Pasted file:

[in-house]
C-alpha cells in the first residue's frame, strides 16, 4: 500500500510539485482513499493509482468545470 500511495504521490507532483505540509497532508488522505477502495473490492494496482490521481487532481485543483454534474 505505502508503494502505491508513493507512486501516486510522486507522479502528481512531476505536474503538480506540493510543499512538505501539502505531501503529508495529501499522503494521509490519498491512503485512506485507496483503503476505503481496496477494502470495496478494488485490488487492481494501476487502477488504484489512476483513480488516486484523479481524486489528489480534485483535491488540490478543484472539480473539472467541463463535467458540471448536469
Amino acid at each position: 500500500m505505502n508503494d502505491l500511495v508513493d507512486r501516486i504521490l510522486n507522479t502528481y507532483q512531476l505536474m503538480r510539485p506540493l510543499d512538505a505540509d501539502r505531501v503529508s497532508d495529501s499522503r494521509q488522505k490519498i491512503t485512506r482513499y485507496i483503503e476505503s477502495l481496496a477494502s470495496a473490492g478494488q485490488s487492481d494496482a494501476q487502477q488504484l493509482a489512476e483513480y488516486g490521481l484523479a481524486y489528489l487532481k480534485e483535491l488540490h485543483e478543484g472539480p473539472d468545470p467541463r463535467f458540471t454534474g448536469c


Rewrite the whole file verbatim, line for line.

[in-house]
C-alpha cells in the first residue's frame, strides 16, 4: 500500500510539485482513499493509482468545470 500511495504521490507532483505540509497532508488522505477502495473490492494496482490521481487532481485543483454534474 505505502508503494502505491508513493507512486501516486510522486507522479502528481512531476505536474503538480506540493510543499512538505501539502505531501503529508495529501499522503494521509490519498491512503485512506485507496483503503476505503481496496477494502470495496478494488485490488487492481494501476487502477488504484489512476483513480488516486484523479481524486489528489480534485483535491488540490478543484472539480473539472467541463463535467458540471448536469
Amino acid at each position: 500500500m505505502n508503494d502505491l500511495v508513493d507512486r501516486i504521490l510522486n507522479t502528481y507532483q512531476l505536474m503538480r510539485p506540493l510543499d512538505a505540509d501539502r505531501v503529508s497532508d495529501s499522503r494521509q488522505k490519498i491512503t485512506r482513499y485507496i483503503e476505503s477502495l481496496a477494502s470495496a473490492g478494488q485490488s487492481d494496482a494501476q487502477q488504484l493509482a489512476e483513480y488516486g490521481l484523479a481524486y489528489l487532481k480534485e483535491l488540490h485543483e478543484g472539480p473539472d468545470p467541463r463535467f458540471t454534474g448536469c